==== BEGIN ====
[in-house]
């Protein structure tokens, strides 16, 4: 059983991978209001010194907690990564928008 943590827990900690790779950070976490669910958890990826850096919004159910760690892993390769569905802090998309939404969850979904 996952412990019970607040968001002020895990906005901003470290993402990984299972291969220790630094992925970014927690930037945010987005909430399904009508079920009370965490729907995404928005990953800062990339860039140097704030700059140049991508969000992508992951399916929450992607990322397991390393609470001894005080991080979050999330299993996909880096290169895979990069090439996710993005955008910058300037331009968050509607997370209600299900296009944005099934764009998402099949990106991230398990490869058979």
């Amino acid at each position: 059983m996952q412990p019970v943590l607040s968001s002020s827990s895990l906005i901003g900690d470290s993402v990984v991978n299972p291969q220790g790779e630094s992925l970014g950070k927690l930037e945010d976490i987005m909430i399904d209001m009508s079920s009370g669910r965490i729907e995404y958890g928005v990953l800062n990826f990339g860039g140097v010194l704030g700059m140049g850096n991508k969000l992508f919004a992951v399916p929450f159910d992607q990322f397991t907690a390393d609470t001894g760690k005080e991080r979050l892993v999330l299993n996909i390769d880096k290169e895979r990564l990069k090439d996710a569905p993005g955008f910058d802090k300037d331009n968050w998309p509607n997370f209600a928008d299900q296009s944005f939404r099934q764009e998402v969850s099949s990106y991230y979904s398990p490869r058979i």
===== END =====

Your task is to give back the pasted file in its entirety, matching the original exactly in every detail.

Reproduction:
[in-house]
């Protein structure tokens, strides 16, 4: 059983991978209001010194907690990564928008 943590827990900690790779950070976490669910958890990826850096919004159910760690892993390769569905802090998309939404969850979904 996952412990019970607040968001002020895990906005901003470290993402990984299972291969220790630094992925970014927690930037945010987005909430399904009508079920009370965490729907995404928005990953800062990339860039140097704030700059140049991508969000992508992951399916929450992607990322397991390393609470001894005080991080979050999330299993996909880096290169895979990069090439996710993005955008910058300037331009968050509607997370209600299900296009944005099934764009998402099949990106991230398990490869058979």
């Amino acid at each position: 059983m996952q412990p019970v943590l607040s968001s002020s827990s895990l906005i901003g900690d470290s993402v990984v991978n299972p291969q220790g790779e630094s992925l970014g950070k927690l930037e945010d976490i987005m909430i399904d209001m009508s079920s009370g669910r965490i729907e995404y958890g928005v990953l800062n990826f990339g860039g140097v010194l704030g700059m140049g850096n991508k969000l992508f919004a992951v399916p929450f159910d992607q990322f397991t907690a390393d609470t001894g760690k005080e991080r979050l892993v999330l299993n996909i390769d880096k290169e895979r990564l990069k090439d996710a569905p993005g955008f910058d802090k300037d331009n968050w998309p509607n997370f209600a928008d299900q296009s944005f939404r099934q764009e998402v969850s099949s990106y991230y979904s398990p490869r058979i």